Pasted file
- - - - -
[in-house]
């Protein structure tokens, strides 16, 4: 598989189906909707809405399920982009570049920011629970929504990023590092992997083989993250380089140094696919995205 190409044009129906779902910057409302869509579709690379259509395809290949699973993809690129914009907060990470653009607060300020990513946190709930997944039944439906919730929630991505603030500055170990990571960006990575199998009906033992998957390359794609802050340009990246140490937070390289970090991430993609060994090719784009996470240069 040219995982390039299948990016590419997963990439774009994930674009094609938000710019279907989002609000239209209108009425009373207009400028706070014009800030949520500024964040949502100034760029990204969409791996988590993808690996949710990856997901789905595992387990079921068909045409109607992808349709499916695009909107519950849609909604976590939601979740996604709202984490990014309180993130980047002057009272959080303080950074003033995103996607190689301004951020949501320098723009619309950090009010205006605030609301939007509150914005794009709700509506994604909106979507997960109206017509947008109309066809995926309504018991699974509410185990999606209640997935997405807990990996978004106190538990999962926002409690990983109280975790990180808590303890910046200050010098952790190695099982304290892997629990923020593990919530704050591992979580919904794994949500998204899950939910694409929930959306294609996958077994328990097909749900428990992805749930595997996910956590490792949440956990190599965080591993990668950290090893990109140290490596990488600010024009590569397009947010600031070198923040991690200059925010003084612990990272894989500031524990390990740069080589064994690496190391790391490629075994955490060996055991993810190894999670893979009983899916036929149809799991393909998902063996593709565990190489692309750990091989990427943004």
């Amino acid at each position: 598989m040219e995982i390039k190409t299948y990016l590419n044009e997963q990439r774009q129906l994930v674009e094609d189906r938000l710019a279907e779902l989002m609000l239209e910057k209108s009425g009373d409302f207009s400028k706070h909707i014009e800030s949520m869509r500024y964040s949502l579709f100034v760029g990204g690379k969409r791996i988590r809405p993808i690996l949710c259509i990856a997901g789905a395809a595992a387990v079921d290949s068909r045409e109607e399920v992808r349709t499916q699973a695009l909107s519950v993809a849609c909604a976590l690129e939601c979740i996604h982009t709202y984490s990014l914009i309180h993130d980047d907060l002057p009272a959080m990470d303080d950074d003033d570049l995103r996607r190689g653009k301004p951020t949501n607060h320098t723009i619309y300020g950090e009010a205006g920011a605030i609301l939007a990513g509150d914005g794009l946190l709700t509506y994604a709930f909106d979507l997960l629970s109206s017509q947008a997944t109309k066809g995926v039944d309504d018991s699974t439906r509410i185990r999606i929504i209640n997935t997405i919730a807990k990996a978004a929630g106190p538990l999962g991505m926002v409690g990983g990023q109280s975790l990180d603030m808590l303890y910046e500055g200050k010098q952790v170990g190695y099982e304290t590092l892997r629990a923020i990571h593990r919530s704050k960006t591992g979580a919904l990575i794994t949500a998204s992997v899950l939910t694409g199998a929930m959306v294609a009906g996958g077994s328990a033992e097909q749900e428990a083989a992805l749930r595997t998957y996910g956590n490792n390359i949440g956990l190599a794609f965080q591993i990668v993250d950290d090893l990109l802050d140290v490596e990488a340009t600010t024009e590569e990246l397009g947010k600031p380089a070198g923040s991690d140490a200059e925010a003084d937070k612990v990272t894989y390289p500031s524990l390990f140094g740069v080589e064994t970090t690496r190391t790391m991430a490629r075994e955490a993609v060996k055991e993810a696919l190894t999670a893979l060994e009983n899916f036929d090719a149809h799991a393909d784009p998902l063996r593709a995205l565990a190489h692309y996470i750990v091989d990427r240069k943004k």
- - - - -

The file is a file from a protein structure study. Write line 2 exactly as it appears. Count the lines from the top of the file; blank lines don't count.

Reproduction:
């Protein structure tokens, strides 16, 4: 598989189906909707809405399920982009570049920011629970929504990023590092992997083989993250380089140094696919995205 190409044009129906779902910057409302869509579709690379259509395809290949699973993809690129914009907060990470653009607060300020990513946190709930997944039944439906919730929630991505603030500055170990990571960006990575199998009906033992998957390359794609802050340009990246140490937070390289970090991430993609060994090719784009996470240069 040219995982390039299948990016590419997963990439774009994930674009094609938000710019279907989002609000239209209108009425009373207009400028706070014009800030949520500024964040949502100034760029990204969409791996988590993808690996949710990856997901789905595992387990079921068909045409109607992808349709499916695009909107519950849609909604976590939601979740996604709202984490990014309180993130980047002057009272959080303080950074003033995103996607190689301004951020949501320098723009619309950090009010205006605030609301939007509150914005794009709700509506994604909106979507997960109206017509947008109309066809995926309504018991699974509410185990999606209640997935997405807990990996978004106190538990999962926002409690990983109280975790990180808590303890910046200050010098952790190695099982304290892997629990923020593990919530704050591992979580919904794994949500998204899950939910694409929930959306294609996958077994328990097909749900428990992805749930595997996910956590490792949440956990190599965080591993990668950290090893990109140290490596990488600010024009590569397009947010600031070198923040991690200059925010003084612990990272894989500031524990390990740069080589064994690496190391790391490629075994955490060996055991993810190894999670893979009983899916036929149809799991393909998902063996593709565990190489692309750990091989990427943004």